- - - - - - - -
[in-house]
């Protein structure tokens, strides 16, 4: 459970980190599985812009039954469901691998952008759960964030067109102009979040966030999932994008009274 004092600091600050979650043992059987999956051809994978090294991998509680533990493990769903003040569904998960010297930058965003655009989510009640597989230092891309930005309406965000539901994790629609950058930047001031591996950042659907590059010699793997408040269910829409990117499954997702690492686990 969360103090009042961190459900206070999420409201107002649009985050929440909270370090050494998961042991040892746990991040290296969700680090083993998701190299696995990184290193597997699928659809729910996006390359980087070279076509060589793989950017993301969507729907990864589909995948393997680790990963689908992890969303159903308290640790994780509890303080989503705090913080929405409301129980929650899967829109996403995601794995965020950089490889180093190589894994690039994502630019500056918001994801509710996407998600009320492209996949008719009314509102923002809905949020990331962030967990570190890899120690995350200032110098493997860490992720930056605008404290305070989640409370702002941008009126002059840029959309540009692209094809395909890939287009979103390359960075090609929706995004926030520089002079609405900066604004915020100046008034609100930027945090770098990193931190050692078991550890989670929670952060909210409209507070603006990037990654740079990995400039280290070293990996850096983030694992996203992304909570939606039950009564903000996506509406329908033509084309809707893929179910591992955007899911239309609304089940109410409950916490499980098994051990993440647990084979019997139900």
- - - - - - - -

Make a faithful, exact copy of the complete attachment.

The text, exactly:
[in-house]
């Protein structure tokens, strides 16, 4: 459970980190599985812009039954469901691998952008759960964030067109102009979040966030999932994008009274 004092600091600050979650043992059987999956051809994978090294991998509680533990493990769903003040569904998960010297930058965003655009989510009640597989230092891309930005309406965000539901994790629609950058930047001031591996950042659907590059010699793997408040269910829409990117499954997702690492686990 969360103090009042961190459900206070999420409201107002649009985050929440909270370090050494998961042991040892746990991040290296969700680090083993998701190299696995990184290193597997699928659809729910996006390359980087070279076509060589793989950017993301969507729907990864589909995948393997680790990963689908992890969303159903308290640790994780509890303080989503705090913080929405409301129980929650899967829109996403995601794995965020950089490889180093190589894994690039994502630019500056918001994801509710996407998600009320492209996949008719009314509102923002809905949020990331962030967990570190890899120690995350200032110098493997860490992720930056605008404290305070989640409370702002941008009126002059840029959309540009692209094809395909890939287009979103390359960075090609929706995004926030520089002079609405900066604004915020100046008034609100930027945090770098990193931190050692078991550890989670929670952060909210409209507070603006990037990654740079990995400039280290070293990996850096983030694992996203992304909570939606039950009564903000996506509406329908033509084309809707893929179910591992955007899911239309609304089940109410409950916490499980098994051990993440647990084979019997139900």